But it is really going to be wonderful for people to see just how much clean and empty space there is to congregate and then bike and walk. It’s kind of remarkable when you think about how many cities are designed around people owning cars and driving them.

Cars were an amazing invention that helped connect people, and we’re grateful for that history, but they also have a lot of drawbacks and they’ve definitely not been strictly positive for cities or society. We think we can do better.

Again, we’re not confused; this is not a panacea. It doesn’t solve everything for everyone, and any new technology creates some new challenges as well. We want to be very mindful of that, and respectful of all of the dynamics there. But overall we’re just tremendously excited about the way cities will evolve over the coming decades as a result of this type of technology is available.

Where do you think the biggest problems are going to be?

I don’t know that there are going to be problems so much as just that it takes time to perfect and then scale the technology. For example, when you think about operating in a city, there will probably be certain intersections that are particularly poorly designed.

It might make sense, from a safety perspective, for robotaxis to avoid some percent of those intersections. The cool thing about that is that I don’t actually think it will fundamentally limit the quality of the service. Worst case: Maybe you get picked up or dropped off one block away from your ideal location. I do foresee there being some issues like that.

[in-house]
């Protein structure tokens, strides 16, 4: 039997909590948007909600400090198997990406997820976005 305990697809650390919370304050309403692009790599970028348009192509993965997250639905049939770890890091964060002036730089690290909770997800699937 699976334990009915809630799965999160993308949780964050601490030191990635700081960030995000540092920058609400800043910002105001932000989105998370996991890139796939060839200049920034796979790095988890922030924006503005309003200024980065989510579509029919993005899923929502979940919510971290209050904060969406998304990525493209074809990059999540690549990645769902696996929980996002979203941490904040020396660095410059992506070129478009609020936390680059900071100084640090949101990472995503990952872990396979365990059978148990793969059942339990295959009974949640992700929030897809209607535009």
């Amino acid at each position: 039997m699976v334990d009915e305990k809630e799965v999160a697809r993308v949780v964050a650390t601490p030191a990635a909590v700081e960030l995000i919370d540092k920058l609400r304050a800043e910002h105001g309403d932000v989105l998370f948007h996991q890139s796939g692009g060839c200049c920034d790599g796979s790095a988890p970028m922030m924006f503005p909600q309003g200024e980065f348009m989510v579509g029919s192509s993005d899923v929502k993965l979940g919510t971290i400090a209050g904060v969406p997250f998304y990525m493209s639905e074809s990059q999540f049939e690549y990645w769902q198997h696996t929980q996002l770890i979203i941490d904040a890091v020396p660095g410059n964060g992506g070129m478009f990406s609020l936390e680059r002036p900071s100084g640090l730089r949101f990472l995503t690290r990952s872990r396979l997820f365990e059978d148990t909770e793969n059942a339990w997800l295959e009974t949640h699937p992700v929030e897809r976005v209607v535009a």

Similarly, we may see some impact from certain types of extreme weather. There could also be some scenarios when, in the early deployments — we might say for 1% or half a percent of the year — we might just not operate our fleet for those few hours. I think that’s a lot better than saying we’re going to wait to deploy this until the vehicles can handle 100% of everything.

We’re not going to deploy them anywhere that’s not extraordinarily safe. But I think the fact that we get to own and operate the fleet gives us a lot of control and agency over our path to market and allows us to bring this technology quite soon to people in a measured and safe way. That’s something we’re going to have to deal with as an industry. But anytime there’s a new technology, there are always some things you have to think about.

People also ask about the displacement of workers who are currently driving vehicles around. This is going to take a long time. We’re talking many years before the actual macro trends change meaningfully. So there’s lots of time to prepare. We’re creating a whole bunch of new types of jobs that didn’t even exist, for example, remote teleguidance of the vehicles. We’re very optimistic — but again, we do need to be mindful of all these different societal impacts of what we’re building.